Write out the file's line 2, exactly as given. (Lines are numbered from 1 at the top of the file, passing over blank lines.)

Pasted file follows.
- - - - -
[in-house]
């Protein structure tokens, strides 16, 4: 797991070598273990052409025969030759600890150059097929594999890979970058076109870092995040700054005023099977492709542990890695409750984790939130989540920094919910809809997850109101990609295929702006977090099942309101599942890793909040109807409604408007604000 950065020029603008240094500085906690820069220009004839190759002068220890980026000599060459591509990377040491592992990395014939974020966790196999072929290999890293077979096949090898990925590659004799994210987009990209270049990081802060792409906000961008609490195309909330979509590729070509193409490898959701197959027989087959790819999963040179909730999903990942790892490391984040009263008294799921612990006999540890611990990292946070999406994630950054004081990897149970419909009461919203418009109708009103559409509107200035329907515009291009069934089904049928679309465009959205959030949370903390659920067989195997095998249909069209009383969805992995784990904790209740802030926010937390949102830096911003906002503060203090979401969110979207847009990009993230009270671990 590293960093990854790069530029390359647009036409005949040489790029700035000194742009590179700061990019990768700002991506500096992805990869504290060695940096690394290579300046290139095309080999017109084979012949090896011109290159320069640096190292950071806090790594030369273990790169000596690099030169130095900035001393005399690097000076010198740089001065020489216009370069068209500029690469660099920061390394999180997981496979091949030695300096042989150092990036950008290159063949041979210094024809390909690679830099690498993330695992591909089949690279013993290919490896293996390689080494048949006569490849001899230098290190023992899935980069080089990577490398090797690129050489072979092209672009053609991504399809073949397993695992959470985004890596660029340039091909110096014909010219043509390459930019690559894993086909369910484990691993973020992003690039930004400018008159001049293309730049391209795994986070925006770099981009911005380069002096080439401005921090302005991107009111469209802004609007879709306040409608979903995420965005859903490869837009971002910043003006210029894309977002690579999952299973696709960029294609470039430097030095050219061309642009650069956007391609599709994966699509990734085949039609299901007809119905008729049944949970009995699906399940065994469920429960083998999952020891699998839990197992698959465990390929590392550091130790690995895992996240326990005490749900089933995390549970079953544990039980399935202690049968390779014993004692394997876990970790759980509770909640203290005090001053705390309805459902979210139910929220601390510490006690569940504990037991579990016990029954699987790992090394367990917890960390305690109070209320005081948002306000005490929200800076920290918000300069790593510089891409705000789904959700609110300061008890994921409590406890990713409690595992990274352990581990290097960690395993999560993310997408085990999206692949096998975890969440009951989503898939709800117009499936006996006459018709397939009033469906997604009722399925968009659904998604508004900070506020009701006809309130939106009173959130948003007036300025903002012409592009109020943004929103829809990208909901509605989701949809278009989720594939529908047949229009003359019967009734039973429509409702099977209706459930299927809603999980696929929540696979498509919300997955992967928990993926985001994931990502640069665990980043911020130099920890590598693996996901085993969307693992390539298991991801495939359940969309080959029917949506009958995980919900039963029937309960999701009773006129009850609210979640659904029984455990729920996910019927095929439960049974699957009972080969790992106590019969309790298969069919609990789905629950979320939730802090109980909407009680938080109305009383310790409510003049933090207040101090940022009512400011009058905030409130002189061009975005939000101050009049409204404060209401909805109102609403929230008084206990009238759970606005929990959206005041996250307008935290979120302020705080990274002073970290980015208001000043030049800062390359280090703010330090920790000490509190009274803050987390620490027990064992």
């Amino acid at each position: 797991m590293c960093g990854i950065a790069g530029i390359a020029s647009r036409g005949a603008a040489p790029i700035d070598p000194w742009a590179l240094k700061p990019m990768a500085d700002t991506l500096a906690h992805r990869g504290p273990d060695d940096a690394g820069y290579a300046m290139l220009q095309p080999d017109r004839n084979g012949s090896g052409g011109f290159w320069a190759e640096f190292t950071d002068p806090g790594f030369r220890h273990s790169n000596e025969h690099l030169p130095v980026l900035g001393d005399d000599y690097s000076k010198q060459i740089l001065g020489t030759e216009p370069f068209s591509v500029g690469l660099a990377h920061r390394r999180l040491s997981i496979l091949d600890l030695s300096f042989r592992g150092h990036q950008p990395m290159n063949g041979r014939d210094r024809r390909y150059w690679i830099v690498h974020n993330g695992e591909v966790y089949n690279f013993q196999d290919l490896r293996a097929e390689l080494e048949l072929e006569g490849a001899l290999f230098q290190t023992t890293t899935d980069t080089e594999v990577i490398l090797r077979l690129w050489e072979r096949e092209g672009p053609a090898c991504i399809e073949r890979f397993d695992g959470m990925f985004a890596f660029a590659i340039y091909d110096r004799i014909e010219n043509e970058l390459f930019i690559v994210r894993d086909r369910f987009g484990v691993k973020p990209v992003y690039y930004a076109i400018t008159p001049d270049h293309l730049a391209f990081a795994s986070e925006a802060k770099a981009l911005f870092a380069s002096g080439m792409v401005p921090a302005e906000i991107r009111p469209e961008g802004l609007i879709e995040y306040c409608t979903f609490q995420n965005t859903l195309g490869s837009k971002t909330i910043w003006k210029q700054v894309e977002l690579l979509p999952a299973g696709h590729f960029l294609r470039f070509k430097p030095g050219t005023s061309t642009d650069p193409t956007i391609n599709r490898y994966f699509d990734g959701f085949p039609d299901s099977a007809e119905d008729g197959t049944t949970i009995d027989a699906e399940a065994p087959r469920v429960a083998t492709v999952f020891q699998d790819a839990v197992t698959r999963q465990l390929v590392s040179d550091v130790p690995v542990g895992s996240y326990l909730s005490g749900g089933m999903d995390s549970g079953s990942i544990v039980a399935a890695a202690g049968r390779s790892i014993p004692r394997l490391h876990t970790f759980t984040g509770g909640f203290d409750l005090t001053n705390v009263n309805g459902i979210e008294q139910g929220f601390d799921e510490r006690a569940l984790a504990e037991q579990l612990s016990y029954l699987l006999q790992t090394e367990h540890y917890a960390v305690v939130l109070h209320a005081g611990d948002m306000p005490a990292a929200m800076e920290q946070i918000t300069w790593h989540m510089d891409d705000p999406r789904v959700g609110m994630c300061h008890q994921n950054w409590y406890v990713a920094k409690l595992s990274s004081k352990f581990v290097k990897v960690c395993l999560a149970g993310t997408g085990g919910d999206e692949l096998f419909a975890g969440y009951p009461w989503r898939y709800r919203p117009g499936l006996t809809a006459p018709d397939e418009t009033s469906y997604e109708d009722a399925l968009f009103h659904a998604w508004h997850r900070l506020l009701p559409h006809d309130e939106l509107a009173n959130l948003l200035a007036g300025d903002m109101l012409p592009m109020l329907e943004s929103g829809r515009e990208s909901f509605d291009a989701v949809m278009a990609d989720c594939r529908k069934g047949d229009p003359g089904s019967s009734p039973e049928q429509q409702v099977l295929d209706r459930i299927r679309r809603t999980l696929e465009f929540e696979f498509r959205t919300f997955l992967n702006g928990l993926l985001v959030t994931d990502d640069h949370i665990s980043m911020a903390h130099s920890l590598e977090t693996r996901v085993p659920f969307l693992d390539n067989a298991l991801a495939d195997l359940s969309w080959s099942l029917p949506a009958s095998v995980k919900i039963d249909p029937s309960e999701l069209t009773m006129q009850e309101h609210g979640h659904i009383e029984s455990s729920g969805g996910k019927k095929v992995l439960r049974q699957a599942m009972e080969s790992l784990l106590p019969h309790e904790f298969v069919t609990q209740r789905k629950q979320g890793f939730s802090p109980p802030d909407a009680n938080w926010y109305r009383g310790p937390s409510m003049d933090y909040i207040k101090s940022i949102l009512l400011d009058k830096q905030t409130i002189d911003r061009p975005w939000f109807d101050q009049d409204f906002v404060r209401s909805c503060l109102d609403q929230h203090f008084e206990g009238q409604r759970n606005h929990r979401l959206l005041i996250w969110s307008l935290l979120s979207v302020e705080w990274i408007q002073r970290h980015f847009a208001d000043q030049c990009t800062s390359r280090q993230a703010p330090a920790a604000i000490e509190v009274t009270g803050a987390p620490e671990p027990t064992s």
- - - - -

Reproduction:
């Protein structure tokens, strides 16, 4: 797991070598273990052409025969030759600890150059097929594999890979970058076109870092995040700054005023099977492709542990890695409750984790939130989540920094919910809809997850109101990609295929702006977090099942309101599942890793909040109807409604408007604000 950065020029603008240094500085906690820069220009004839190759002068220890980026000599060459591509990377040491592992990395014939974020966790196999072929290999890293077979096949090898990925590659004799994210987009990209270049990081802060792409906000961008609490195309909330979509590729070509193409490898959701197959027989087959790819999963040179909730999903990942790892490391984040009263008294799921612990006999540890611990990292946070999406994630950054004081990897149970419909009461919203418009109708009103559409509107200035329907515009291009069934089904049928679309465009959205959030949370903390659920067989195997095998249909069209009383969805992995784990904790209740802030926010937390949102830096911003906002503060203090979401969110979207847009990009993230009270671990 590293960093990854790069530029390359647009036409005949040489790029700035000194742009590179700061990019990768700002991506500096992805990869504290060695940096690394290579300046290139095309080999017109084979012949090896011109290159320069640096190292950071806090790594030369273990790169000596690099030169130095900035001393005399690097000076010198740089001065020489216009370069068209500029690469660099920061390394999180997981496979091949030695300096042989150092990036950008290159063949041979210094024809390909690679830099690498993330695992591909089949690279013993290919490896293996390689080494048949006569490849001899230098290190023992899935980069080089990577490398090797690129050489072979092209672009053609991504399809073949397993695992959470985004890596660029340039091909110096014909010219043509390459930019690559894993086909369910484990691993973020992003690039930004400018008159001049293309730049391209795994986070925006770099981009911005380069002096080439401005921090302005991107009111469209802004609007879709306040409608979903995420965005859903490869837009971002910043003006210029894309977002690579999952299973696709960029294609470039430097030095050219061309642009650069956007391609599709994966699509990734085949039609299901007809119905008729049944949970009995699906399940065994469920429960083998999952020891699998839990197992698959465990390929590392550091130790690995895992996240326990005490749900089933995390549970079953544990039980399935202690049968390779014993004692394997876990970790759980509770909640203290005090001053705390309805459902979210139910929220601390510490006690569940504990037991579990016990029954699987790992090394367990917890960390305690109070209320005081948002306000005490929200800076920290918000300069790593510089891409705000789904959700609110300061008890994921409590406890990713409690595992990274352990581990290097960690395993999560993310997408085990999206692949096998975890969440009951989503898939709800117009499936006996006459018709397939009033469906997604009722399925968009659904998604508004900070506020009701006809309130939106009173959130948003007036300025903002012409592009109020943004929103829809990208909901509605989701949809278009989720594939529908047949229009003359019967009734039973429509409702099977209706459930299927809603999980696929929540696979498509919300997955992967928990993926985001994931990502640069665990980043911020130099920890590598693996996901085993969307693992390539298991991801495939359940969309080959029917949506009958995980919900039963029937309960999701009773006129009850609210979640659904029984455990729920996910019927095929439960049974699957009972080969790992106590019969309790298969069919609990789905629950979320939730802090109980909407009680938080109305009383310790409510003049933090207040101090940022009512400011009058905030409130002189061009975005939000101050009049409204404060209401909805109102609403929230008084206990009238759970606005929990959206005041996250307008935290979120302020705080990274002073970290980015208001000043030049800062390359280090703010330090920790000490509190009274803050987390620490027990064992």